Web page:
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Possible cause for genetic anomalies


Nepalnews
ANI
2023 Aug 21, 18:03,

Researchers have discovered a possible cause for the genetic anomalies that cause rare disorders such as Huntington's disease (HD).

The majority of spinocerebellar ataxias (SCAs) and other neurological illnesses are thought to be caused by an increase in CAG (cytosine-adenine-guanine) repeats within a gene, which causes an expansion of the polyglutamine (polyQ) tract in a protein.

Such illnesses are hereditary because the amplification of CAG repeats in a gene can be passed down across generations.

It was previously thought that the harm caused by these inherited diseases was mainly due to an increase in protein aggregation toxicity.

A recent study found a new source, c(RNA), that can produce the toxic amounts required to injure the brain in these disorders.

According to new research published in Nature Chemical Biology, expanded CAG repeat RNA can form RNA aggregates in the cytoplasm via a process known as liquid-liquid phase separation and gelation. This causes neurotoxicity and neurodegeneration, as well as a reduction in overall protein synthesis.

Researchers in the fields of neurology and genetics from Tsinghua University (China), Fudan University, and the University of Plymouth (UK) collaborated on the project.

The majority of spinocerebellar ataxias (SCAs), as well as other neurological disorders, are known to be brought on by an increase of the CAG (cytosine-adenine-guanine) repeats inside a gene, which in turn causes an expansion of the polyglutamine (polyQ) tract in a protein.

Given that the amplification of CAG repeats in a gene can be handed down through the generations, such disorders are hereditary.

It was previously believed that the harm in these hereditary illnesses was solely brought on by an increase in protein aggregation toxicity.

A recent study has discovered an additional source, c(RNA), which can produce the toxic quantities necessary to harm the brain in these illnesses.

Expanded CAG repeat RNA can create RNA aggregates in the cytoplasm through a procedure known as liquid-liquid phase separation and gelation, according to research that was published in Nature Chemical Biology. This results in neurotoxicity and neurodegeneration as well as a decrease in global protein synthesis.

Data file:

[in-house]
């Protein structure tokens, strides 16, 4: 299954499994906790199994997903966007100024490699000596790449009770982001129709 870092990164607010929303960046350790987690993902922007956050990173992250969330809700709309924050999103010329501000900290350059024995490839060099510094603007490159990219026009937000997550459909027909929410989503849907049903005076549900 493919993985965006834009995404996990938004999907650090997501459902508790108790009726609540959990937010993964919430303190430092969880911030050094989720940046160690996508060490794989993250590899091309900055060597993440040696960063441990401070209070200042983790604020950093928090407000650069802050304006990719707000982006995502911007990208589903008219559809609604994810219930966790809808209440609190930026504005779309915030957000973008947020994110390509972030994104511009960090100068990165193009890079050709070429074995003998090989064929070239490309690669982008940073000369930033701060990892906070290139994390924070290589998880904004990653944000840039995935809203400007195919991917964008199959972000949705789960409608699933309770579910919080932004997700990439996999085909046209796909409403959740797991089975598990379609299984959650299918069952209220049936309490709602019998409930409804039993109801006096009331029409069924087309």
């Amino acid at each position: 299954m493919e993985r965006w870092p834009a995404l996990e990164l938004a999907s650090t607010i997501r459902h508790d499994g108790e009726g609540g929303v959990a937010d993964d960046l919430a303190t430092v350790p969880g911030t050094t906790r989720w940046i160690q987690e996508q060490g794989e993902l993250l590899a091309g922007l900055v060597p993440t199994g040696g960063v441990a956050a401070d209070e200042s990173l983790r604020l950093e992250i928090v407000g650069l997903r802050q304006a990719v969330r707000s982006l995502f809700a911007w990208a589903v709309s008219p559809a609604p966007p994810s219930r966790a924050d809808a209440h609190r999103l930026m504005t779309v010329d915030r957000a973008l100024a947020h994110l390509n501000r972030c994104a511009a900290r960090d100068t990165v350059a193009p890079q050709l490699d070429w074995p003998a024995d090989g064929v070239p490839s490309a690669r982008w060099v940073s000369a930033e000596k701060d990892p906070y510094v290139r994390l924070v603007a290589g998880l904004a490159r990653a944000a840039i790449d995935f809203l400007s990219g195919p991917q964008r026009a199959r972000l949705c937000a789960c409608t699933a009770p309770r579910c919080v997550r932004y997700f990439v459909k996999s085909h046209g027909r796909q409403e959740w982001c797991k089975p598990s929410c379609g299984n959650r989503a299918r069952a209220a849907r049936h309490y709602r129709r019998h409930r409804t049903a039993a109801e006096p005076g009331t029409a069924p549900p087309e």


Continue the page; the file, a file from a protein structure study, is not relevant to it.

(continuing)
Researchers in the fields of neurology and genetics from Tsinghua University (China), Fudan University, and the University of Plymouth (UK) collaborated on the project.

The study's authors claim that it makes a major improvement in the body of knowledge available to those researching the origins of such inherited illnesses.

In order to completely address the implications of expanded-CAG repeats RNA aggregate toxicity in patients, they are currently preparing to perform additional studies.

Shouqing Luo, a professor of neurobiology at the University of Plymouth and a recognised authority on HD and other neurodegenerative illnesses, served as co-leader of the study.

Professor Luo said, “Conditions such as Huntington’s disease currently have few treatments and no known cure. If we are to make the significant steps needed to directly benefit patients and their families, we need to fully understand the nature of the conditions we are dealing with. This study marks a real step forward in what we know about the causes of Huntington’s disease and other neurodegenerative conditions. It provides us with new mechanistic insights into diseases such as HD and SCAs that we can potentially use in the future to develop more effective ways of treating these conditions.” 

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genetic anomalies. disorders conditions Huntington's disease
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